I have a couple of pieces up on SI.com today. The first is my Rookie of the Year Awards Watch. It was a frustrating column to write this week because of the glut of strong rookies in the National League and lack thereof in the American League, though I squeezed in a lot of NL honorable mentions in the introduction. [Update: I initially had an old column linked. The link is now fixed to this week’s Awards Watch.]
The second is my look at the top waiver-trade pickups of the Wild Card era. No Yankees make my top 5, though the botched Pat Listach trade in 1996 yielded Graeme Lloyd, who after struggling mightily down the stretch, got some huge outs in the postseason as the Yankees won their first championship under Joe Torre. Other notable Yankee waiver trades were the returns of Mike Stanley in 1997 and Luis Sojo in 2000, and the dumping of Mariano Duncan and addition of Rey Sanchez as a second-base solution in ’97. Meanwhile, Sterling Hitchcock went 5-1 with a 3.78 ERA for the Cardinals after the Yankees traded him to St. Louis in August 2003.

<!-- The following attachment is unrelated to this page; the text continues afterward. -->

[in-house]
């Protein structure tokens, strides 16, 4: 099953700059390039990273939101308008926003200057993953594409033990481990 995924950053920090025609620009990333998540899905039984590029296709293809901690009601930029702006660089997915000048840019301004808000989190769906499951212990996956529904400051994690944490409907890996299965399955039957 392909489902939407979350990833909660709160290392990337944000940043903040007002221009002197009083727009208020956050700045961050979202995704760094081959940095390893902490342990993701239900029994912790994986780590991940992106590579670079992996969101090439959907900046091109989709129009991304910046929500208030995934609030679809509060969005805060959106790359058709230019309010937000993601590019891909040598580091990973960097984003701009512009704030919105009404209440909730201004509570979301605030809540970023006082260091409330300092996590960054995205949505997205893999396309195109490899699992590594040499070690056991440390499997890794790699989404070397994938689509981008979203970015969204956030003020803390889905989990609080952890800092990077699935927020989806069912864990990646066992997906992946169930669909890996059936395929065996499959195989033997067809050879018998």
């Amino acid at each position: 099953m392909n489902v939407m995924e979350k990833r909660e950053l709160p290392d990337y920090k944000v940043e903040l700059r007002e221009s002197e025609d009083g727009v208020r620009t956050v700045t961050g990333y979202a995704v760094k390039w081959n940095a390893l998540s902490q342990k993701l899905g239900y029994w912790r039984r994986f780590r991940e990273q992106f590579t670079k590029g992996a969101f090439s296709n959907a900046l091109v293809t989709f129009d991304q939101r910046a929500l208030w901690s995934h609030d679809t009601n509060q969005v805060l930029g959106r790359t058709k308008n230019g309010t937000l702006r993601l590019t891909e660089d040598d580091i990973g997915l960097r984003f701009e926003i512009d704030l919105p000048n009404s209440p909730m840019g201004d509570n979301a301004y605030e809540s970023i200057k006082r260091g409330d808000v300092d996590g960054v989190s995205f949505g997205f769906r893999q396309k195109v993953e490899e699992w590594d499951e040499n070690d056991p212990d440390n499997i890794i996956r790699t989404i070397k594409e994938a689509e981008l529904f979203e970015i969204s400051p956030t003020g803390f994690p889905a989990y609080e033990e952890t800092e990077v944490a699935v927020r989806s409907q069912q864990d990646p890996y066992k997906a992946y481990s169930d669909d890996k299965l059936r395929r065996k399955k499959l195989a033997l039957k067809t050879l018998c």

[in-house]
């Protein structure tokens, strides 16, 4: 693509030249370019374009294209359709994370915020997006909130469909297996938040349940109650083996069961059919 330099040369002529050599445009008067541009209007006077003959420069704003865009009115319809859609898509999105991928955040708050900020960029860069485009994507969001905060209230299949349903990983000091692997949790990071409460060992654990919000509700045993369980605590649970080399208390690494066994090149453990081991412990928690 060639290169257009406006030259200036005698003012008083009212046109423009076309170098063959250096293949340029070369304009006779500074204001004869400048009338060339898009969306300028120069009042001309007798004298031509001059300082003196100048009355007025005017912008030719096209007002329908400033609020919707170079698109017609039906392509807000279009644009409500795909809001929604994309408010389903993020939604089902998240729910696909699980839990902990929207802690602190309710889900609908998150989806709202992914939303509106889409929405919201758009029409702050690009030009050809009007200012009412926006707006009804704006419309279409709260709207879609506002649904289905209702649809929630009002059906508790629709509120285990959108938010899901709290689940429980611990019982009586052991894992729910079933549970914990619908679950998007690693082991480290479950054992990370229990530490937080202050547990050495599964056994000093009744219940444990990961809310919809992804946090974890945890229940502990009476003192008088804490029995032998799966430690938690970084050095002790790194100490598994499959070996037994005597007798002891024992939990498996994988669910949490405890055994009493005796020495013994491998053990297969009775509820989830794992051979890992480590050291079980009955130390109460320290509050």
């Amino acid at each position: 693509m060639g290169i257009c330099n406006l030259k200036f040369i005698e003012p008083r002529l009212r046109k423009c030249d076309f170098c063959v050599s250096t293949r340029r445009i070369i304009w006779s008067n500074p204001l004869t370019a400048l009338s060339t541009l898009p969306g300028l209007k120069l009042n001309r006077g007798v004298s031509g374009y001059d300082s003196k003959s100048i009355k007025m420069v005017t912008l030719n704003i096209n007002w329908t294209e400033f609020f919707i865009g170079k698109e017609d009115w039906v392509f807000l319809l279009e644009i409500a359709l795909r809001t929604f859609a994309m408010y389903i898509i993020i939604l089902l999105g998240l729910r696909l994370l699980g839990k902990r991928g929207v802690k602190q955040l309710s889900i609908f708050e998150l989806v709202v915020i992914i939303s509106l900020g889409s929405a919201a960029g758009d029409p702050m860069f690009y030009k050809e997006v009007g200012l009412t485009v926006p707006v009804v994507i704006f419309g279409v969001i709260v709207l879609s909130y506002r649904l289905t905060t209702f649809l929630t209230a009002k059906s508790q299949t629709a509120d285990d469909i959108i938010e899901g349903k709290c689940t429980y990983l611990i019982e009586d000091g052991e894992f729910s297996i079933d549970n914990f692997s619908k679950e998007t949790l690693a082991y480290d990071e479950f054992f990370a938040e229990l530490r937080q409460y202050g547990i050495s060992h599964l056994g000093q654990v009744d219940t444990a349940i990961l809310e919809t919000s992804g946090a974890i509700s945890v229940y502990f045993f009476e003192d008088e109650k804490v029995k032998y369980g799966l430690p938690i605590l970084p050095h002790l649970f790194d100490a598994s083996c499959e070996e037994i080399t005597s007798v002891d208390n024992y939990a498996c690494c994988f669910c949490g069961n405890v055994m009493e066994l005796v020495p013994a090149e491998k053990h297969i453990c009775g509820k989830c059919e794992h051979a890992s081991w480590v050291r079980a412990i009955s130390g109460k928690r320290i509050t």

Elsewhere, the latest edition of Kevin Goldstein’s Future Shock at Baseball Prospectus kicks off with good words on a pair of red-hot Yankee prospects:
Dellin Betances, RHP, Yankees(High-A Tampa): 6 IP, 1 H, 0 R, 1 BB, 11 K
Of Betances 11 starts this year, eight of them could arguably be described as dominant, with none more so than last night’s when Betances retired the last 14 batters he faced, nine via the strikeout. With a fastball that is all the way back (94-98 mph) and control that we’ve never seen before, the 22-year-old has whiffed 68 over 57 innings while allowing just 31 hits and walking 15. Only an ugly ttrack record when it comes to staying healthy prevents him from being labeled with an elite tag.
Brandon Laird, 3B, Yankees(Triple-A Scranton/Wilkes-Barre): 4-for-4, 2 HR (2), 3 R, 2 RBI
It’s been a darn good year overall for the Yankee farm system, and one of the brightest points of light has been Laird, who entered the year as a nice little hitter with some upside, and is now considered one of the better offensive prospects in the system. After batting .291/.355/.523 in the Eastern League, you couldn’t have asked for a better Triple-A debut, but much like Jesus Montero, it’s hard to figure out where his big league future lies if he remains a Yankee.